08 May Canada’s TeraGo embraces 5G in mmWave spectrum for fixed wireless | Light Reading
TeraGo, which sells connectivity and cloud services to thousands of business customers in Canada, has decided to step into the 5G industry.
Starting next year, the company said it hopes to begin transitioning its existing fixed wireless services to the 5G standard with equipment vendor Nokia and customer premises gear from Askey Computer and Inseego.
Already TeraGo has started 5G technical trials at its offices in Toronto, with initial speeds of up to 700Mbit/s and latency of 3ms to 4ms.
The company said it expects to begin customer trials in the second half of 2020, which is a slight delay from its original plans due to COVID-19.
TeraGo’s basic goal is to upsell its customers with faster, 5G-powered services. The company’s existing fixed wireless network operates on slower equipment from fixed wireless vendors like DragonWave-X, Ceragon Networks and Airspan Networks’ Mimosa. TeraGo executives said they expect to provide faster and more flexible services with 5G from Nokia.
“We’re excited about the possibility. We think we have a very significant advantage in the market,” TeraGo CEO Tony Ciciretto told Light Reading. “We’re excited about the possibility of entering this new stage.”
Eyes wide open
TeraGo is no stranger to fixed wireless or millimeter wave (mmWave) spectrum. “We understand this business quite well. Fixed wireless is not a new concept to us,” Ciciretto said.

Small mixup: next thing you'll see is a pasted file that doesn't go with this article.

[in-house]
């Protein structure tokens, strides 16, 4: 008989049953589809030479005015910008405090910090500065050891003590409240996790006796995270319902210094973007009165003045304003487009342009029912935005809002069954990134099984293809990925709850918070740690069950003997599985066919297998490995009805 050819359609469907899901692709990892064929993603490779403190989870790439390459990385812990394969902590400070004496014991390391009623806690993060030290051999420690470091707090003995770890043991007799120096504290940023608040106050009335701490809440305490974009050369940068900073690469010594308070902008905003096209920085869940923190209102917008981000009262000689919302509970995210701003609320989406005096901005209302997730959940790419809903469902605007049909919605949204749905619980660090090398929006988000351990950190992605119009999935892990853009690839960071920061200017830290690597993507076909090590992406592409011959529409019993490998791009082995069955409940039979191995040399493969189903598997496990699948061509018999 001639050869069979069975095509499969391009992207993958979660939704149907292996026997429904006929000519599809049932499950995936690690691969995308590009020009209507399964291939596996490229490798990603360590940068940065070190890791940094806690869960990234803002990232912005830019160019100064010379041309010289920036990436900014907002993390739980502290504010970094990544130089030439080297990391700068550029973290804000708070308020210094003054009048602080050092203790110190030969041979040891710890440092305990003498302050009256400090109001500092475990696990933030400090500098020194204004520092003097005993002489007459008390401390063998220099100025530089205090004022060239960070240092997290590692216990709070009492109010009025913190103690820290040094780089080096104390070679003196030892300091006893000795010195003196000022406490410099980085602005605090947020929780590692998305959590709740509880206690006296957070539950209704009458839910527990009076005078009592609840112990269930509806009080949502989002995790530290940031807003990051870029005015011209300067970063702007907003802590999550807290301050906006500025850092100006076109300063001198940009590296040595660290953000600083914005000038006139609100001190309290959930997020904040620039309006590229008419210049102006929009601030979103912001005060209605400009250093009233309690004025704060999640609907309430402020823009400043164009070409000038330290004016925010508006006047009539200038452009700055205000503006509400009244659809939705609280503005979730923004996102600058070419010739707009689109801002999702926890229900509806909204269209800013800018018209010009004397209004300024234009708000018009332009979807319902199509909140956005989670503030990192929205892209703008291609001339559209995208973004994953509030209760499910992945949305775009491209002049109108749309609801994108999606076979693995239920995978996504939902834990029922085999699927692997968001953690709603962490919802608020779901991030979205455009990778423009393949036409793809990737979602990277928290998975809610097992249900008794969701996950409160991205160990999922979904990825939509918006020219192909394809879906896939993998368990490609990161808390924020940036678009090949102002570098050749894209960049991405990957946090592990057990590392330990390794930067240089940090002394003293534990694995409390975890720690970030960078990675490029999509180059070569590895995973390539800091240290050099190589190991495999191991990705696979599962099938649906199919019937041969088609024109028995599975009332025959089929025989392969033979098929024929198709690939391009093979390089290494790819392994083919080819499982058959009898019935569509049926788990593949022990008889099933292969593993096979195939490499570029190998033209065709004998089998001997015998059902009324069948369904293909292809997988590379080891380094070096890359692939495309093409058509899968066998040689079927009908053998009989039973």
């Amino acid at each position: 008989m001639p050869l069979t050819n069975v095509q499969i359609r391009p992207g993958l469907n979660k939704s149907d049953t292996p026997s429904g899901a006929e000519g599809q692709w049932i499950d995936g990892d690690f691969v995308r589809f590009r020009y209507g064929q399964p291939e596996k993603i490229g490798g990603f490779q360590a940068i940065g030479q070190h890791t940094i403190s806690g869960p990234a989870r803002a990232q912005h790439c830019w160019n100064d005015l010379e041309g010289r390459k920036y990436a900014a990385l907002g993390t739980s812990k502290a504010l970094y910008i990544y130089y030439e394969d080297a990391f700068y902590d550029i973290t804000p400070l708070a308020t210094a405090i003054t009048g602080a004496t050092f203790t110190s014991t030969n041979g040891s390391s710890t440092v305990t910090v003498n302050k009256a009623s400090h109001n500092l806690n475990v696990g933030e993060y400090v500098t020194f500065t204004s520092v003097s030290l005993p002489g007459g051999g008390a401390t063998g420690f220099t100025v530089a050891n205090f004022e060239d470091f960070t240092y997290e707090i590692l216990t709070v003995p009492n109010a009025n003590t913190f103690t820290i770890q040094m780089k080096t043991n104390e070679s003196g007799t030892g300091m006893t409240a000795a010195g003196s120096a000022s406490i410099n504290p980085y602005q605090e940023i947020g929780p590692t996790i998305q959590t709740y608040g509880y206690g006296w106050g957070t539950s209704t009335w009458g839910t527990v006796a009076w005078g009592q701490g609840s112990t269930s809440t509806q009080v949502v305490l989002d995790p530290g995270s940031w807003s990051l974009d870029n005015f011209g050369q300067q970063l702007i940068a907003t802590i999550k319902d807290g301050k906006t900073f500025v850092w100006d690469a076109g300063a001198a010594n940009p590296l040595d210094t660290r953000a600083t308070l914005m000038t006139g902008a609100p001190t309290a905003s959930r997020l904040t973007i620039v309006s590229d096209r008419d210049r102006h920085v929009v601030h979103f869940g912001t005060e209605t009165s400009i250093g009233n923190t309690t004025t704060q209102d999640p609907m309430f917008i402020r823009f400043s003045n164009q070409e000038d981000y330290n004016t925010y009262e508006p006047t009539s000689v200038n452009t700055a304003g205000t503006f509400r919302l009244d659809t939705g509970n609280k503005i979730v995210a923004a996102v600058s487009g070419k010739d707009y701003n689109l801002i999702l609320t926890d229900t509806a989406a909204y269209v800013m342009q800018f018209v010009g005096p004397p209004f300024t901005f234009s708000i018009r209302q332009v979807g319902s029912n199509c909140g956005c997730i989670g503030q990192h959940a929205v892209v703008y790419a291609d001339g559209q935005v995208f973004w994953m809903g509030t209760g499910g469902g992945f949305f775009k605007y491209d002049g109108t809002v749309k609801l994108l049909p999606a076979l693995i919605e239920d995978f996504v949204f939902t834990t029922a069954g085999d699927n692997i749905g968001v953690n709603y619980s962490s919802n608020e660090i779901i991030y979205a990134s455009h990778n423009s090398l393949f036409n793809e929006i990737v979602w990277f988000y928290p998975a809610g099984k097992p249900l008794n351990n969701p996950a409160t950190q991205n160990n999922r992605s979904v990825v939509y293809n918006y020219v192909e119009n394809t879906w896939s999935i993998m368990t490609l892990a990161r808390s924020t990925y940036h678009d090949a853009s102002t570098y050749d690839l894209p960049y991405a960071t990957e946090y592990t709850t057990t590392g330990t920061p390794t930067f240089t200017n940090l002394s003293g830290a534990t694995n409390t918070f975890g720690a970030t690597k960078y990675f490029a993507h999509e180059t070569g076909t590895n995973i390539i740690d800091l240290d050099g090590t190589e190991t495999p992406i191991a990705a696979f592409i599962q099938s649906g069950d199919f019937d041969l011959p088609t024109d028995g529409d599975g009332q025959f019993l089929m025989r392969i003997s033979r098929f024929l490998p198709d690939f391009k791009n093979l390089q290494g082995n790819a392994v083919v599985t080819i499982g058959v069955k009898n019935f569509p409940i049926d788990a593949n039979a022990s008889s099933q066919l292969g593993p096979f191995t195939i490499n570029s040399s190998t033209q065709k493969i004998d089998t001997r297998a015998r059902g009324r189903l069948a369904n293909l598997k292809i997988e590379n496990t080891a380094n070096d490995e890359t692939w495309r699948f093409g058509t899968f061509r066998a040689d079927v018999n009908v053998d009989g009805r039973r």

He explained that TeraGo acquired substantial mmWave spectrum holdings via government auctions in 1999, and the company has added to its 24GHz and 38GHz holdings through spectrum acquisitions thereafter. That spectrum, coupled with the company’s fiber network, forms the basis for the connectivity and cloud services it sells to around 3,000 business customers across Canada.
TeraGo’s mmWave position is noteworthy considering Verizon, AT&T and T-Mobile have collectively spent billions of dollars in the US on mmWave spectrum, and all are planning to use it for fixed wireless services in one form or another. Further, other companies in the US like Rise Broadband, Common Networks and Starry are also investing in fixed wireless services.
TeraGo executives said they expect to gradually add 5G equipment to the roughly 600 rooftop transmission sites the company owns across major Canadian cities, including almost 200 in the greater Toronto area.
However, to be clear, Ciciretto said that TeraGo will step into 5G carefully and gradually. He said the company initially expects to sell 5G services to business customers, and would only consider an expansion into the consumer market if TeraGo is able to find suitable partners for real estate, capital and back-office services.
And Ciciretto acknowledged that TeraGo would need far more transmission locations to offer services broadly across its metropolitan markets, as well as financial investors to help pay for such a buildout.
That said, Ciciretto remains optimistic. “We haven’t seen a shortage of interest” in 5G services, he said. “We’re very excited about the 5G possibilities. … To us it makes logical sense to take the next step.”